Missouri, Nebraska AGs lead 10 states in suit against Biden vax mandate for federal contractors
"This power grab is sweeping in its scope," argue the plaintiffs. "Employees of federal contractors constitute one-fifth of the total U.S. workforce."
Republican attorneys general Eric Schmitt of Missouri and Doug Peterson of Nebraska are leading eight additional states in a lawsuit against President Joe Biden and his administration for its COVID-19 vaccine mandate for federal contractors and federally contracted employees.
The lawsuit comes one day after Missouri Republican Gov. Mike Parson issued an executive order stating the executive branch will not compel or penalize anyone to comply with any federal mandates for the vaccination if individuals have a religious objection or medical restriction.
The 44-page complaint was filed in the U.S. District Court in Eastern Missouri. It states the administration used federal procurement statutes to "create sweeping new power to issue decrees over large swaths of the U.S. economy and take over areas of traditional state power."
Biden's executive order gave the executive branch "unilateral power to mandate that all employees of federal contractors be vaccinated," the complaint states. "This power grab is sweeping in its scope. Employees of federal contractors constitute one-fifth of the total U.S. workforce. And the mandate goes so far as to demand vaccination even from employees who work entirely within their own home. That is unconstitutional, unlawful and unwise."
Joining Missouri and Nebraska are Alaska, Arkansas, Iowa, Montana, New Hampshire, North Dakota, South Dakota and Wyoming.
"If the federal government attempts to unconstitutionally exert its will and force federal contractors to mandate vaccinations, the workforce and businesses could be decimated, further exacerbating the supply chain and workforce crises," Schmitt, a candidate for the seat of retiring U.S. Senator Roy Blunt, said in a statement announcing the lawsuit. "The federal government should not be mandating vaccinations, and that's why we filed suit today — to halt this illegal, unconstitutional action."
The vaccine mandate exercises "power far beyond what was delegated to the federal government by constitutional mandate or congressional action," argues the complaint, which holds that under the Tenth Amendment the "power to impose vaccine mandates, to the extent that any such power exists, is a power reserved to the States."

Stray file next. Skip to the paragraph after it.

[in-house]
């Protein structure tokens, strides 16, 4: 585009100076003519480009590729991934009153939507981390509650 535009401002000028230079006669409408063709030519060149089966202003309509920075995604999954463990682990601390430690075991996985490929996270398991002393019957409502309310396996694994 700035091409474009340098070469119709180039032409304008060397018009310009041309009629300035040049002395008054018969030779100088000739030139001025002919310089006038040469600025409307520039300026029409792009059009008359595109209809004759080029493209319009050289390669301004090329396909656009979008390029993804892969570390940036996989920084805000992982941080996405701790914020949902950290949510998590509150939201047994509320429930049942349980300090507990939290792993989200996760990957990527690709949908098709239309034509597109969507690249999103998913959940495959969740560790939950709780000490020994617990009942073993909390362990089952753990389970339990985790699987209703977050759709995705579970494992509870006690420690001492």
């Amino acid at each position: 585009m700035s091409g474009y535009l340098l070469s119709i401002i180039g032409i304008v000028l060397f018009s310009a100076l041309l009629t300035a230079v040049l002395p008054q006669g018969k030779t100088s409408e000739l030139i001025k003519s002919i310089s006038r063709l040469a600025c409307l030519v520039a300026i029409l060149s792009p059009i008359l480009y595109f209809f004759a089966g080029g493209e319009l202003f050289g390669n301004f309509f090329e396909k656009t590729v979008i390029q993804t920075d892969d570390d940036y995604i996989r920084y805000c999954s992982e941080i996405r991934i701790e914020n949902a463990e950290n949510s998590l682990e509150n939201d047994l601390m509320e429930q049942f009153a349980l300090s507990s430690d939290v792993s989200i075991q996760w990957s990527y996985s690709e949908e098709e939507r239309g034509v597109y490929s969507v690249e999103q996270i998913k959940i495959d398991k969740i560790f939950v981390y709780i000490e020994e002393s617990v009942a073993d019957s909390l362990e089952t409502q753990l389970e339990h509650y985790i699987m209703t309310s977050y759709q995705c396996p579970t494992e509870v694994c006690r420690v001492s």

"For the first year and a half of the COVID-19 pandemic, both the Trump and Biden Administrations rightly acknowledged that the federal government lacks the authority to broadly mandate vaccines on the American people," Peterson said in a statement. "But all that changed on September 9, 2021, when the Biden Administration did an about-face and announced that it would impose a wide-ranging set of vaccine mandates, including one for employees of federal contractors. This far-reaching order is unconstitutional because it is the states, not the federal government, that are responsible for addressing such matters of public health."
In addition to Biden, Robin Carnahan, an administrator for the General Services Administration and cochair of the Safer Federal Workforce Task Force, was named as one of eight additional defendants. Carnahan, a Democrat, served as Missouri's Secretary of State from 2005 to 2013 and lost to Blunt in the race for the seat of retiring U.S. Senator Kit Bond in 2010. She is the daughter of Mel Carnahan, who served as governor of Missouri and was the Democrat nominee elected to the U.S. Senate after he died in a plane crash in October 2000.
News, not Noise
- Rep. Brian Babin accuses White House press secretary of lying about 51 migrant deaths
- Jan. 6 panel effort to blame Trump for violence ignores pointed warnings Congress got much earlier
- Trump wins big in Illinois primaries, New York GOP picks Zeldin over Giuliani
- Energy Secretary Granholm violated Hatch Act by encouraging votes for Democrats during interview
- Montana leads nation in gun ownership rate